Transdermal application of lovastatin to rats causes profound increases in bone formation and plasma concentrations

G. E. Gutierrez, D. Lalka, I. R. Garrett, G. Rossini, G. R. Mundy

Research output: Contribution to journalArticlepeer-review

87 Scopus citations

Abstract

Introduction: Statins are drugs that inhibit HMG Co-A reductase and have been shown to enhance bone formation in vitro and in vivo in rodents. However, the statins currently used for cholesterol-lowering have been selected for their capacity to target the liver where their effects on cholesterol synthesis are mediated and they undergo first pass metabolism. When given in lipid-lowering doses, these agents do not likely reach sufficient blood concentrations to reliably cause substantial increases in bone formation in humans. Moreover, statins are inactivated by cytochrome P450 enzymes, resulting in even less peripheral distribution of the biologically active moieties beyond the liver. Method: To investigate whether an alternate method of administration might produce beneficial effects on bone formation, we administered lovastatin by dermal application to rats to circumvent the first-pass effects of the gut wall and liver. Results: We found that the statin blood levels measured by HMG Co-A reductase activity were higher, maintained longer and less variable following transdermal application than those following oral administration. Also the increased circulating statin levels were associated with significantly enhanced biological effects on bone. After only 5 days of administration of transdermal lovastatin to rats, there was a 30-60% increase in trabecular bone volume, and 4 weeks later, we observed more than a 150% increase in bone formation rates. There was also a significant increase in serum osteocalcin, a marker of bone formation. We also found that lovastatin administered transdermally produces these profound effects at doses in the range of 1% of the oral dose, without any evidence of the hepatotoxicity or myotoxicity that can occur following oral statin administration. Several doses (0.01-5 mg kg-1 day -1) and dosage schedules were examined, and collectively the data strongly suggest a powerful anabolic effect but with an unusually flat dose-response curve. Conclusion: These results show transdermal application of statins produces greater beneficial effects on bone formation than oral administration does.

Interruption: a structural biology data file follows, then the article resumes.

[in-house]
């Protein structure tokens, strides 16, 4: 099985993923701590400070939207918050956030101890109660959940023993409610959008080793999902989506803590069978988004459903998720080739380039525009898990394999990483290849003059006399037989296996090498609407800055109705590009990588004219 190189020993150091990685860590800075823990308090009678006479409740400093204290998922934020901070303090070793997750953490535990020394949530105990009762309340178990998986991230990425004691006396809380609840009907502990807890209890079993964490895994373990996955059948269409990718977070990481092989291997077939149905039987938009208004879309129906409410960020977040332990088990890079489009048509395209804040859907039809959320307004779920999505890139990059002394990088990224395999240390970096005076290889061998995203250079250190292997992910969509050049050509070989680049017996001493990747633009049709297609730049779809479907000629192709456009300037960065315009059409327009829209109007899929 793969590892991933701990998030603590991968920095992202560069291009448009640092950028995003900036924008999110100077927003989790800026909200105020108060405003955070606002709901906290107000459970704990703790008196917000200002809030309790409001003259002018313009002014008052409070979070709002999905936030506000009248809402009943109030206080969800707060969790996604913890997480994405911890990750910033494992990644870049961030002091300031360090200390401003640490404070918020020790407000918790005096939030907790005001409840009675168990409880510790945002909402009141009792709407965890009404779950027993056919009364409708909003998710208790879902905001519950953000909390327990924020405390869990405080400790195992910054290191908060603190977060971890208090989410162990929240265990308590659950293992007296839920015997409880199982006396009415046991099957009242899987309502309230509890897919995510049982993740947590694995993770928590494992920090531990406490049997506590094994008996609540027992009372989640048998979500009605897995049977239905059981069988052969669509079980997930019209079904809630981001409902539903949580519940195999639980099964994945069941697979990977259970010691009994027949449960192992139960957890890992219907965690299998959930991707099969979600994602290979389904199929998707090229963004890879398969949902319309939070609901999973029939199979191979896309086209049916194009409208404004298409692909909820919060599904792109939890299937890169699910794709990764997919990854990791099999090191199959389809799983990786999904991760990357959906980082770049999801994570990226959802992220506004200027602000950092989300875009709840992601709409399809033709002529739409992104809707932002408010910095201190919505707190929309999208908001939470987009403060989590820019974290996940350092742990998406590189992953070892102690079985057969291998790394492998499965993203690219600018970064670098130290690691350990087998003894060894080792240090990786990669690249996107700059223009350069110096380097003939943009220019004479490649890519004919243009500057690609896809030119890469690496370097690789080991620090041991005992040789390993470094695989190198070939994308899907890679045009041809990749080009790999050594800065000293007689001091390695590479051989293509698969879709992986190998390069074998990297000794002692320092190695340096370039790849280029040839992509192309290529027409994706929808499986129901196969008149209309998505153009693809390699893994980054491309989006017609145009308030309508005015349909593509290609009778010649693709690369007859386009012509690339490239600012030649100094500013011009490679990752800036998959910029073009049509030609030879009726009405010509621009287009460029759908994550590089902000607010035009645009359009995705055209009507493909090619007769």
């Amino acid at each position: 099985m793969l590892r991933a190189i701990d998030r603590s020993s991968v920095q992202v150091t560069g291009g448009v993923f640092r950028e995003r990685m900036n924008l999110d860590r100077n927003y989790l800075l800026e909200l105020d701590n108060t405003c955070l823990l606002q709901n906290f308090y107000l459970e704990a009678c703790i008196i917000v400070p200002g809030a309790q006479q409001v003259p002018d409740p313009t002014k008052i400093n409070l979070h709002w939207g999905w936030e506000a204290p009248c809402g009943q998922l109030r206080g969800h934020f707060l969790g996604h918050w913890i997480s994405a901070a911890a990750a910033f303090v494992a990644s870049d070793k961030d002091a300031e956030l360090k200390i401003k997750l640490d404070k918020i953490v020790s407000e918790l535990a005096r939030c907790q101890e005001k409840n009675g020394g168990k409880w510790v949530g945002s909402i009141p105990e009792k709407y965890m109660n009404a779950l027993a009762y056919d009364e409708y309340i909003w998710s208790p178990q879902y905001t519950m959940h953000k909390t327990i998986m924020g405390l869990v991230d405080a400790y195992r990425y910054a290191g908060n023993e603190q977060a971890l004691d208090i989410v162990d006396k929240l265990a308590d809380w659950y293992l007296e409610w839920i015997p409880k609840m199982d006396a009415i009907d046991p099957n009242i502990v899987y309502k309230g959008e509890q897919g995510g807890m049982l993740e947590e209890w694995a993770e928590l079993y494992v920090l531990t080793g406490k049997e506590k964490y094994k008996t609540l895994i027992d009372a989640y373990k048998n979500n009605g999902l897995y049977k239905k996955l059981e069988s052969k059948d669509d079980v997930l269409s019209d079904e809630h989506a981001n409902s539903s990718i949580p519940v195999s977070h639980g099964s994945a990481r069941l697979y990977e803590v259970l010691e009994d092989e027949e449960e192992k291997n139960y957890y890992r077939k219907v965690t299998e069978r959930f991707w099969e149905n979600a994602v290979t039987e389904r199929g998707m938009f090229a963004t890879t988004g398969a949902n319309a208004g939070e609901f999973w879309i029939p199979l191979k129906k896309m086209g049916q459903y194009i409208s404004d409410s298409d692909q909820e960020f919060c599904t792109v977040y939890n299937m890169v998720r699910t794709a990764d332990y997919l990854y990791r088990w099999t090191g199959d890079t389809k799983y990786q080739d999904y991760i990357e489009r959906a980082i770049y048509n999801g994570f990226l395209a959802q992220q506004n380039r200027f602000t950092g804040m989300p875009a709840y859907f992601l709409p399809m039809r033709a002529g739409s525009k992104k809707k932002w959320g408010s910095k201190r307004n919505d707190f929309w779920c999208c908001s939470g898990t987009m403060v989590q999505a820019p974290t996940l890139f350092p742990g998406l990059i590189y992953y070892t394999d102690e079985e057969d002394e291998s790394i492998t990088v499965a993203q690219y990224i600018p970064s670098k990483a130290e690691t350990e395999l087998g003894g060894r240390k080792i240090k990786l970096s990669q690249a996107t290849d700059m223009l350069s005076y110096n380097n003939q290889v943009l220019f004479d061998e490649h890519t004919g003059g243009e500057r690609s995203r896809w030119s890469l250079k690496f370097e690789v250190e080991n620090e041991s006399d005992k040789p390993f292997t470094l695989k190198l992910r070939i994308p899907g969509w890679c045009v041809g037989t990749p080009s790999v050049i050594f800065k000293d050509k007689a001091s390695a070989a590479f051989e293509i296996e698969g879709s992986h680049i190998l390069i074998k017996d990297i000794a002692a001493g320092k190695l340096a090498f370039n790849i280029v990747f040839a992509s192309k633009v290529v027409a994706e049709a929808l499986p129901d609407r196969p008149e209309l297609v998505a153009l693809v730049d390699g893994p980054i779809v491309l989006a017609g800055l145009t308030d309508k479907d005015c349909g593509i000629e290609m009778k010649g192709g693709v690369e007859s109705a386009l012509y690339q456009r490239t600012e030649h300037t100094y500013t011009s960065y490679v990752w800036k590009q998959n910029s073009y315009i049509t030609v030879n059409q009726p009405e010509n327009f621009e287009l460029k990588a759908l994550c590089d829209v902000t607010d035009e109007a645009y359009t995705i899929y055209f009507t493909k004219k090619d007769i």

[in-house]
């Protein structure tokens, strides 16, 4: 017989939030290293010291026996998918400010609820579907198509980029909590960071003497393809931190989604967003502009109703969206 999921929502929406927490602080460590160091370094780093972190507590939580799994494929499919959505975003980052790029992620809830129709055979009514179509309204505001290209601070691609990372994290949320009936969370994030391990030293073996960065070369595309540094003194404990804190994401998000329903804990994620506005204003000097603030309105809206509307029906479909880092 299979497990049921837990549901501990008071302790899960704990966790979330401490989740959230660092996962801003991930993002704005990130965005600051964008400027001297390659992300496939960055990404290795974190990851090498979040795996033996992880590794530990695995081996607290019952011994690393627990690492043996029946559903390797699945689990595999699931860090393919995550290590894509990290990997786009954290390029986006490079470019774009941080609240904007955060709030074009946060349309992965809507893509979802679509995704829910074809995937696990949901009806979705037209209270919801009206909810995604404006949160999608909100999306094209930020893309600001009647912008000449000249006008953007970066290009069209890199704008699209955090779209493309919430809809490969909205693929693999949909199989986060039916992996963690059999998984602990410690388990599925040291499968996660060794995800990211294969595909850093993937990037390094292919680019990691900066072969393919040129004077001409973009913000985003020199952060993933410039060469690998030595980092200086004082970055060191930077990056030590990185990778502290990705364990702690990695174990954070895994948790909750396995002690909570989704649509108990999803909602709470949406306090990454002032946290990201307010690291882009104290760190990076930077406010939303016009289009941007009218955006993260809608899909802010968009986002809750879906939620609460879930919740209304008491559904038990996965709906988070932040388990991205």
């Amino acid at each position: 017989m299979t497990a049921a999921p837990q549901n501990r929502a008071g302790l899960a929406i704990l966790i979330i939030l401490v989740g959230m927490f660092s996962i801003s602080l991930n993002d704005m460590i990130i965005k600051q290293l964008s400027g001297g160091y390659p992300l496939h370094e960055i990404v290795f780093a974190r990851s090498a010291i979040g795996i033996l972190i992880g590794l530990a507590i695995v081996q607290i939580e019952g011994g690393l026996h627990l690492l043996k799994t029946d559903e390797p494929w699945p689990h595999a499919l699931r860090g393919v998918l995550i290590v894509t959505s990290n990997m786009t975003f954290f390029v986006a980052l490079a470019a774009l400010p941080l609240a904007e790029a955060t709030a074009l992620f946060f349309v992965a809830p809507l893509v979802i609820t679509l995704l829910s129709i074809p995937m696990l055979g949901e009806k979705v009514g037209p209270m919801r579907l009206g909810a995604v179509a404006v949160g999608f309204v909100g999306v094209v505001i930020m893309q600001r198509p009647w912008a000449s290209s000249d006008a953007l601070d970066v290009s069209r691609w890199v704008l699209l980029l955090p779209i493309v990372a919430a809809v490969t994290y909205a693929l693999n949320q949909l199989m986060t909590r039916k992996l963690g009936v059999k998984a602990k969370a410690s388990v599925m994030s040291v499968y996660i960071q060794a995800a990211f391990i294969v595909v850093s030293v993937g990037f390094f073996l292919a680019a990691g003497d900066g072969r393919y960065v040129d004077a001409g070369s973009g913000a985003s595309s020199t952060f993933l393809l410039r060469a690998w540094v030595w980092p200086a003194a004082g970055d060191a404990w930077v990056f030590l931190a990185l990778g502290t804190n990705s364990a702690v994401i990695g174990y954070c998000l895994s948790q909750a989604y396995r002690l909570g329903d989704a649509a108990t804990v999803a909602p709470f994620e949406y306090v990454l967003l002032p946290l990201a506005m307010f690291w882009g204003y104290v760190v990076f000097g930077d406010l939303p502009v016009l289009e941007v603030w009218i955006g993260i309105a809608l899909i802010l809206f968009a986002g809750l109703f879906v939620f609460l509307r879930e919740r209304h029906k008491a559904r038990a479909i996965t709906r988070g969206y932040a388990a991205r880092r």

Original languageEnglish (US)
Pages (from-to)1033-1042
Number of pages10
JournalOsteoporosis International
Volume17
Issue number7
DOIs
StatePublished - Jul 2006
Externally publishedYes

Keywords

  • BMP2
  • Bone formation
  • HMG CoA reductase inhibitors
  • Postmenopausal osteoporosis
  • Statins
  • Transdermal delivery

ASJC Scopus subject areas

  • Endocrinology, Diabetes and Metabolism

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